New Guidelines on Food Allergy Prevention

Based on landmark new research on food allergy prevention, leading health organizations from around the world have issued new guidelines recommending early and sustained allergen introduction to prevent severe food allergies in babies.

With several guidelines from various health organizations, here’s a quick summary and chart with what parents need to know:

  • It’s recommended to start allergen introduction starting at 4+ months of age
  • Once isn’t enough, you have to sustain exposure and regularly feed allergens to your baby
  • While many allergens are recommended, peanut and egg are the most consistently recommended

Landmark Clinical Trials

Learning Early About Peanut Allergy (LEAP)

Key Outcomes: An 81% reduction of peanut allergy in high-risk infants who consumed the study-recommended amount of peanut protein per week for the suggested time period. Preferred peanut source was Bamba, a snack food manufactured from peanut butter and puffed maize. Smooth peanut butter was provided to infants who did not like Bamba.

Takeaways: LEAP established that sustained introduction of peanut beginning in the first 11 months was highly effective in preventing the development of peanut allergy. A follow-up study (LEAP-ON) later demonstrated that the same infants remained allergy-free through their 4th year of avoiding peanuts.

Enquiring About Tolerance (EAT)

Key Outcomes: A 67% reduction in the prevalence of overall food allergy, 100% reduction in peanut allergy, and 75% reduction in egg allergy in the early introduction group

Takeaways: Early introduction of allergenic foods starting at 3 months compared to starting after 6 months was both safe and demonstrated a significant reduction in food allergy prevalence, suggesting that there are more benefits to introducing allergens earlier rather than later and as early as 3 months. One of the key findings from the study established that early allergen introduction did not negatively impact breastfeeding practices. However, study participants could only achieve 50% compliance with protocol, indicating that early and sustained introduction was difficult to achieve at such a young age.

Prevention of Egg Allergy with Tiny Amount Intake (PETIT)

Key Outcomes: A 79% reduction in egg allergy prevalence among infants with eczema who consumed the study-recommended amount of cooked egg protein per week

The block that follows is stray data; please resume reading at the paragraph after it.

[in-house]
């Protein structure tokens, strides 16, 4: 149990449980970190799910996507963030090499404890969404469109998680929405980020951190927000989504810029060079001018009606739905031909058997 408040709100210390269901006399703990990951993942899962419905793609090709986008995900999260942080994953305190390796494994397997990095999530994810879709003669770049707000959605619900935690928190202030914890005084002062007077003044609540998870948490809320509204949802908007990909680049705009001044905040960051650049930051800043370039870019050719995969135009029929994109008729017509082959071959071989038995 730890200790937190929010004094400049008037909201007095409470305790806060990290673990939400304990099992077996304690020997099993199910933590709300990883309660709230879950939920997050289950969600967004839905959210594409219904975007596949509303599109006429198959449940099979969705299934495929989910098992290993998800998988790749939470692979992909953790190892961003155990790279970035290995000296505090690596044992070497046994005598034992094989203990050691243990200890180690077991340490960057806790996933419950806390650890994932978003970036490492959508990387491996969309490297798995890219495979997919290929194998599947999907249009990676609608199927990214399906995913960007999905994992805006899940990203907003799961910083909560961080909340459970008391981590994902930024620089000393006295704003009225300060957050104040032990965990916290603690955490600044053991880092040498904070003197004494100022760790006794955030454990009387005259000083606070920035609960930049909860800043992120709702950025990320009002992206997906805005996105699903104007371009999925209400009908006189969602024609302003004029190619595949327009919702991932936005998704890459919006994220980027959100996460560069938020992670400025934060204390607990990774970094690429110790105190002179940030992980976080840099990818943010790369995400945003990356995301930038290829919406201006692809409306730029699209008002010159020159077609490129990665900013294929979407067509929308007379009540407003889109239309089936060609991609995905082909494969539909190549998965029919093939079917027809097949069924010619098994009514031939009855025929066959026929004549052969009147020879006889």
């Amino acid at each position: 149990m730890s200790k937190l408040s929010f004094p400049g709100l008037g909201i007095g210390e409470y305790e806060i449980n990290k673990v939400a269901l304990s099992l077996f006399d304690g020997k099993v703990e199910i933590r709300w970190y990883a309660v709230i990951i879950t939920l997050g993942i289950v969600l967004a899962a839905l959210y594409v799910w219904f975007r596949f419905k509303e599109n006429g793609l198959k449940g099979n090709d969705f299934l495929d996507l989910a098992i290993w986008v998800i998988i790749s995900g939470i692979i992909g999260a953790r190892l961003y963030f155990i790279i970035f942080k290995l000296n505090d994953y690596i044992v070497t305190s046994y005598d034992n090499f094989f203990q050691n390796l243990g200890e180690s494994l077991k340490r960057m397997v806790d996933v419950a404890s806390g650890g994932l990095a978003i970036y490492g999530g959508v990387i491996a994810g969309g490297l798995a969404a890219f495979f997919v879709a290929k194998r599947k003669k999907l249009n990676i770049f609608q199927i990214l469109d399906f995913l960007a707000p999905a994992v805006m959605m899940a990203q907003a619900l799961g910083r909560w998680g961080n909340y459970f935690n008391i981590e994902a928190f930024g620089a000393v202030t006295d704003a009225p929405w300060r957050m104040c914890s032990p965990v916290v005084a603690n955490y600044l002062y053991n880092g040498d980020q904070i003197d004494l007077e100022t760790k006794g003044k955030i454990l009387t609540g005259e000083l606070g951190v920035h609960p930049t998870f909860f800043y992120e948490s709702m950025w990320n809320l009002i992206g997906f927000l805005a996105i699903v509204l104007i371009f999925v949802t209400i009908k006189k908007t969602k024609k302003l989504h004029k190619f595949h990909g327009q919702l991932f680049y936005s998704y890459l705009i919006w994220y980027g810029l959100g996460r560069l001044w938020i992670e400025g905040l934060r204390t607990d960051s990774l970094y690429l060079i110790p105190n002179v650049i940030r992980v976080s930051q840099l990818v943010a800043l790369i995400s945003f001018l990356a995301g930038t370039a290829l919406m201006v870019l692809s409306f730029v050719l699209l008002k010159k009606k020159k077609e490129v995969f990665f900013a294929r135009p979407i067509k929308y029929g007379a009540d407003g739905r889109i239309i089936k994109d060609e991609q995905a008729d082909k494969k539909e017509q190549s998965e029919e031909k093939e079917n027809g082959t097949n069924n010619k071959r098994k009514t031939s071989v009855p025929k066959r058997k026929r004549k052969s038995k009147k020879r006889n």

Takeaways: Stepwise introduction of egg safely and effectively prevents the development of egg allergies in children.

Delaying introduction of egg may actually
increase the incidence of food allergies.

5 Key Rules For Early Allergen Introduction To Prevent 4 out of 5 Food Allergies:

Start Early:
Studies recommend starting as early as 4-6 months, to align with a critical immune window, giving your infant the best opportunity to develop a positive response to new foods.
Introduce One Food At A Time:
Following pediatric guidelines, only introduce allergenic foods one at a time every few days, to determine how the baby is reacting to each new food. Ready, Set, Food! introduces one new food at a time, in accordance with these guidelines.
Start with a Low Dose, Then Gradually Ramp Up Dosage:
The PETIT study and leading pediatricians recommend this dosing as it maximizes safety and efficacy. Ready, Set, Food! aligns with this guidance, as it starts with a low dose and gradually increases to the full dose.
Continue Multiple Times A Week For Several Months:
Clinical trials exposed infants to allergenic foods 2-7 times a week for 3-6+ months. Families unable to maintain this frequent feeding did not see any benefit of food allergy prevention.
Keep Going, Despite Difficulties:
Many 4-6-month-olds are not ready to eat solid foods regularly and can be picky eaters. Despite these difficulties, continuing allergen introduction is crucial. For long-lasting immunity, research shows that “educating” an infant’s immune system over time is vital to creating tolerance.

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Top Resources for You

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